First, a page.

In our minds, Faith in Physics sums up all the influences we have as musicians over the past years.
How do you see the current political climate in Greece and in EU in general?
I think it’s safe to say, the word “safe” is used in an ironic way, that is a dark period for Greece. After we have digested the economic crisis and the whole recession project, people have lost faith in almost everything that concerns their everyday life. And I am talking, unfortunately, about the vast majority of people. People that vote and select their leaders. Governments and several political parties manipulate people’s way of thinking in the worst possible way. No wonder why people turned to trust Golden Dawn, the far-right, neo-fascist political party. Refugees, leaving their countries because of war, travelled to Greece for a better life and people here turned against them. Governments provided less help for them, while other people, everyday people did their best to help refugees find a place to stay.
Corruption has always been a major issue in Greece, but nowadays it has turned into a gigantic one. Justice, politicians, police, the media act at their own will and their own advantage. And the worst thing is that people don’t seem to care about it. Greece seems to follow the instructions of EU, where the decision center lies, so as to become a conservative country, a faithful dog that dances to the rhythm that EU dictates. In Greece, we have a phrase for that, “ the poor relatives”.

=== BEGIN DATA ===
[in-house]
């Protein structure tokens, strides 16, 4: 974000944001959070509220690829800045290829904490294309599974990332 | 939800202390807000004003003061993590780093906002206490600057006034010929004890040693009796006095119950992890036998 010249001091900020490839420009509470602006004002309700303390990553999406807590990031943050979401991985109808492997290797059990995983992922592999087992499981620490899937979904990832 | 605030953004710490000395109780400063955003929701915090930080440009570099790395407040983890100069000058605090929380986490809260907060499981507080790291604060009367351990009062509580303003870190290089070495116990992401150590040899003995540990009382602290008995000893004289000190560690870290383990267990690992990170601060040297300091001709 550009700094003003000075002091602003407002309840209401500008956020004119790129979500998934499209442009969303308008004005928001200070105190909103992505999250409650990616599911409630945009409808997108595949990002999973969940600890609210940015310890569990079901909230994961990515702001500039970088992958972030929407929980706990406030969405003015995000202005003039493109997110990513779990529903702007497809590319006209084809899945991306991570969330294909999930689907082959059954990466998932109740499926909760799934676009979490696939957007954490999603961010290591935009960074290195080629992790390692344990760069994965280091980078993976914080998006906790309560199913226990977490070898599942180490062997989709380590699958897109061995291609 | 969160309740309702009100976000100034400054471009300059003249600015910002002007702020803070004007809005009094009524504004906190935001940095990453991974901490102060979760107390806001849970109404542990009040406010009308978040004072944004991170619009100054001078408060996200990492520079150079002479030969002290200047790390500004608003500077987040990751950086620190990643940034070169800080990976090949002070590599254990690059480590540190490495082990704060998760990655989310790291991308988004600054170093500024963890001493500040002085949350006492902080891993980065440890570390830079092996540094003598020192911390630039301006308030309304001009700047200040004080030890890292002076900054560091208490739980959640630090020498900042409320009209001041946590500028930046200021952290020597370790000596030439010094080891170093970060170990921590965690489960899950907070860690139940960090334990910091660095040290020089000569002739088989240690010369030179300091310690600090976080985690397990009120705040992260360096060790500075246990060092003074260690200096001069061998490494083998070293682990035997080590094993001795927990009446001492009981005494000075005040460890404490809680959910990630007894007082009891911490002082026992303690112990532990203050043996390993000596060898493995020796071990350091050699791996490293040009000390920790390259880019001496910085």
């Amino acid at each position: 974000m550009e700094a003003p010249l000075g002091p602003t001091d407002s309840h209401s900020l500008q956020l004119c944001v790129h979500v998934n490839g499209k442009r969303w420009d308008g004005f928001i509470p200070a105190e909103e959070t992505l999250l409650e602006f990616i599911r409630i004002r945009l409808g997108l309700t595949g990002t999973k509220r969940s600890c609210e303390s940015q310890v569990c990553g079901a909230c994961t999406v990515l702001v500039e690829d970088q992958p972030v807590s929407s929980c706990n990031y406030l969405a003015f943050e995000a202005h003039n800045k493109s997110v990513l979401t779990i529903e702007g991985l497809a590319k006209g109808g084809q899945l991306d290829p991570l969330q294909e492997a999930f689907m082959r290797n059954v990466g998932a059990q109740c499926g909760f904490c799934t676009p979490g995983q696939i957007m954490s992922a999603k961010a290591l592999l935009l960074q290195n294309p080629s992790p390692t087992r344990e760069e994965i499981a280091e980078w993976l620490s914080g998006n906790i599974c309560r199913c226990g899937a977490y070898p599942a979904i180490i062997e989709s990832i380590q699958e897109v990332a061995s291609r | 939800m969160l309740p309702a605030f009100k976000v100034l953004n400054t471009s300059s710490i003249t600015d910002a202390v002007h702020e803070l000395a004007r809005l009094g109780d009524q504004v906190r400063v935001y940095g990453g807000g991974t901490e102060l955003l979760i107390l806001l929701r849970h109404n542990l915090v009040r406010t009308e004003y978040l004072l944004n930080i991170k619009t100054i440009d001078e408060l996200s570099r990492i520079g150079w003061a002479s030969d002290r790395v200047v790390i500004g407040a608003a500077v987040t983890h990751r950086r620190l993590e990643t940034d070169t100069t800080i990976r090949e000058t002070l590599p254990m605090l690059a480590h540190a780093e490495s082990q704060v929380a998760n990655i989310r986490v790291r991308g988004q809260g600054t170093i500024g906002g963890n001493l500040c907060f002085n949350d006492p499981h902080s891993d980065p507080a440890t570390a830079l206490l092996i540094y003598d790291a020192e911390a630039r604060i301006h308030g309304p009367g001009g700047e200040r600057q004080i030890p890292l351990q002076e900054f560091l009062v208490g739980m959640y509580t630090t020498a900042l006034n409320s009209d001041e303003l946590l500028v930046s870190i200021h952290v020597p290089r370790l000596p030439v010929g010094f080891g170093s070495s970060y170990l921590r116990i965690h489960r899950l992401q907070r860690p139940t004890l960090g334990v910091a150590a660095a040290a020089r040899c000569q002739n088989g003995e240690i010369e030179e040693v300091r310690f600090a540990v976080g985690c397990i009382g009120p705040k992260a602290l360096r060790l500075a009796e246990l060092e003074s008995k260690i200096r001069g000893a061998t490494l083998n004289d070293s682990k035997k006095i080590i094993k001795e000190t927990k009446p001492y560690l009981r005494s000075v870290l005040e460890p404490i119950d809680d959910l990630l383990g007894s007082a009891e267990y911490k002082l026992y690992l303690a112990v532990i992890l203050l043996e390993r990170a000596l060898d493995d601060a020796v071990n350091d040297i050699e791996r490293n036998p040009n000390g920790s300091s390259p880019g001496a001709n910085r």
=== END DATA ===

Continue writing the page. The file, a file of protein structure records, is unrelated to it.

There are a lot of bands being active in Greece.
The last five years, Greece is oozing with really talented bands in the heavy rock/stoner/sludge/ psychedelic scene. Not that there weren’t any bands before that period, but there is an outburst of new bands emerging from every single city of Greece.
These five years are the years of economic crisis, the years of recession. The years of great unemployment for young people. So, I guess, there was more time for bands to play, to evolve, more time for bands to create and show their talent.
There is also more talent and know-how in terms of production. How the bands can achieve the sound they want, always with the great assistance of sound engineers. So, the outcome is totally professional and encouraging for the future days to come.